[00:04:41] You have to set a key to undefined to delete it, right? So there's a little bit of like, that was a weird choice. But when you think about it 313 bytes is, you don't have a lot of room, you add a delete method and suddenly your library's doubled in size, right?
[00:04:54] [LAUGH] So it's very much like they chose sparseness over size. Which makes it a great decision for this very simple use case that we are doing today. So to actually use it, we're going to head over here and I'm gonna open up my terminal cuz we're gonna install something.
[00:05:16] So I'm going to install NPM, install Nano Stores. And then we're going to need both the React and solid adopters for Nano Stores. And it didn't do something. I'm using the wrong version of node. I meant to be using 18. Okay, so now that I'm using node 18, I installed Nano Stores.
[00:05:52] We've got the packages here and they're available for us to use. And we are now able to create our store. So let me open this up. I'm gonna create a new folder in here called stores. And then I'm gonna create a new file. And we're going to call it cart.ts.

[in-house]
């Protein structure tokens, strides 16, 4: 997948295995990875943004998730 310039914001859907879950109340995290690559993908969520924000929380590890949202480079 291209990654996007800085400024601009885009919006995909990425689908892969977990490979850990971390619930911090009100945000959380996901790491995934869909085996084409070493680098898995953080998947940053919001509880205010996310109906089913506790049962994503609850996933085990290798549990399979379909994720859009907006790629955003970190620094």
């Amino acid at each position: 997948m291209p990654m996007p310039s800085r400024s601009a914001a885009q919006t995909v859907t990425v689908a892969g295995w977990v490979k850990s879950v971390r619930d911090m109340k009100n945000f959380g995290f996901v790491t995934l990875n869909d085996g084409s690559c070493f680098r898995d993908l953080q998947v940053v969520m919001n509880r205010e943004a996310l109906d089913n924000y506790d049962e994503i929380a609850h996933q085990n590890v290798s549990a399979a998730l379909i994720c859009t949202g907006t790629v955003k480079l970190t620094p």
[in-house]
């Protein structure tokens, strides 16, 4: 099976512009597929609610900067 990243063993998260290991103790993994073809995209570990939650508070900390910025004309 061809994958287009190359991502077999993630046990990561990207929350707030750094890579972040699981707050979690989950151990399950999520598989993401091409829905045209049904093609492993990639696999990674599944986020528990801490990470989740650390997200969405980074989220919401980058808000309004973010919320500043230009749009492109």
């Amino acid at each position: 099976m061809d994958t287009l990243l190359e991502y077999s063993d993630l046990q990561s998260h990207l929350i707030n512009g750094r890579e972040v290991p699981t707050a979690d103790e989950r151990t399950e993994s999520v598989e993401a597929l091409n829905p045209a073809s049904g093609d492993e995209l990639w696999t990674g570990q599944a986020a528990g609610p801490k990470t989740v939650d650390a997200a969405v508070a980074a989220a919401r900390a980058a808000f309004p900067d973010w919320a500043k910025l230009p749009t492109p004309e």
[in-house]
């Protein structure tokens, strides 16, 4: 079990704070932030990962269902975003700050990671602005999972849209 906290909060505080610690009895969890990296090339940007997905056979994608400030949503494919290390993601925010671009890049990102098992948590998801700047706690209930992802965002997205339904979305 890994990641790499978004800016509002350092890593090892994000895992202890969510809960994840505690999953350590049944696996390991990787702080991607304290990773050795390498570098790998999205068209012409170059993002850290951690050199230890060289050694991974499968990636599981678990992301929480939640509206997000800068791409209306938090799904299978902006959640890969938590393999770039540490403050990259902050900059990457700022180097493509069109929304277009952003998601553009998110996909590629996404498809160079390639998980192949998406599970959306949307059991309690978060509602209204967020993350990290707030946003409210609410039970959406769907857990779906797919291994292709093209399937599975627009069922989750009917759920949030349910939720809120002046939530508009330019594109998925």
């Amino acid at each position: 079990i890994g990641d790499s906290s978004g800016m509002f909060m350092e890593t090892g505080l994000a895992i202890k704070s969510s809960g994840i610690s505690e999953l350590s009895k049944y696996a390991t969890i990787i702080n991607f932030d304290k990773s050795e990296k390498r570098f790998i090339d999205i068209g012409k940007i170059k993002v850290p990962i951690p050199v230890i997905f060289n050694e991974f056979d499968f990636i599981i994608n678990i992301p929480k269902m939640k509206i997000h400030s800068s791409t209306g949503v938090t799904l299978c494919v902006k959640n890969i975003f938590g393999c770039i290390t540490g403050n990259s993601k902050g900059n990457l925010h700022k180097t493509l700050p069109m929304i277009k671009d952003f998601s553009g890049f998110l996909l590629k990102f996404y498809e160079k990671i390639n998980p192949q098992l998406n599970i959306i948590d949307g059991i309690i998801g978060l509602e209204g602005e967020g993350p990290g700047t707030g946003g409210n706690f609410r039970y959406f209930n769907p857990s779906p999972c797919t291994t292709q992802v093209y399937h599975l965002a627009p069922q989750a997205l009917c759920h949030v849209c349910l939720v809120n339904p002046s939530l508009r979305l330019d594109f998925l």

[00:06:10] And the way that a cart works, it's just a list. All we need is a list of the things that are in our cart and a quantity of how many of those things are there. So I'm gonna grab two pieces computed which we're not gonna use just yet, we'll look at that in just a second, and map, which is the thing that we need right now.
[00:06:30] So, Nano Stores has, I think, two or three baseline primitives. And the first one is an atom, which is like a value, like what you would do with useState. So you set an atom to a value of 0 and that's your counter, right? And then you can also use a map.
[00:06:56] And a map is an object more or less. That's really kind of the whole thing. They've got an option for a deep map if you wanna do a little bit more, but through the vast majority of use cases I've run into you can get away with a map or an atom, and that's about all you need.